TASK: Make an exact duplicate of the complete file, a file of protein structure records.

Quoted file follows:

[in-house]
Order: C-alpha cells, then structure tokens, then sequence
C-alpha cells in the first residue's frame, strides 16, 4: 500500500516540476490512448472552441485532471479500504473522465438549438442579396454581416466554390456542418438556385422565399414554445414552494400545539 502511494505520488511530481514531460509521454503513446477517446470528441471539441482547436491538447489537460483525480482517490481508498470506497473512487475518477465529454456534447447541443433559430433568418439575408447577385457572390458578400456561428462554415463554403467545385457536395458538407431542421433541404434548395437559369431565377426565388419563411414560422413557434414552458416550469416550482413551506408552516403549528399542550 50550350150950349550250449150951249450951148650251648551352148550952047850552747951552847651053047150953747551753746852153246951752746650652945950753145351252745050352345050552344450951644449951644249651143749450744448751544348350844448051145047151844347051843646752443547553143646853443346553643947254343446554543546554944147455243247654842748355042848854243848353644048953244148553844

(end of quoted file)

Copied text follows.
[in-house]
Order: C-alpha cells, then structure tokens, then sequence
C-alpha cells in the first residue's frame, strides 16, 4: 500500500516540476490512448472552441485532471479500504473522465438549438442579396454581416466554390456542418438556385422565399414554445414552494400545539 502511494505520488511530481514531460509521454503513446477517446470528441471539441482547436491538447489537460483525480482517490481508498470506497473512487475518477465529454456534447447541443433559430433568418439575408447577385457572390458578400456561428462554415463554403467545385457536395458538407431542421433541404434548395437559369431565377426565388419563411414560422413557434414552458416550469416550482413551506408552516403549528399542550 50550350150950349550250449150951249450951148650251648551352148550952047850552747951552847651053047150953747551753746852153246951752746650652945950753145351252745050352345050552344450951644449951644249651143749450744448751544348350844448051145047151844347051843646752443547553143646853443346553643947254343446554543546554944147455243247654842748355042848854243848353644048953244148553844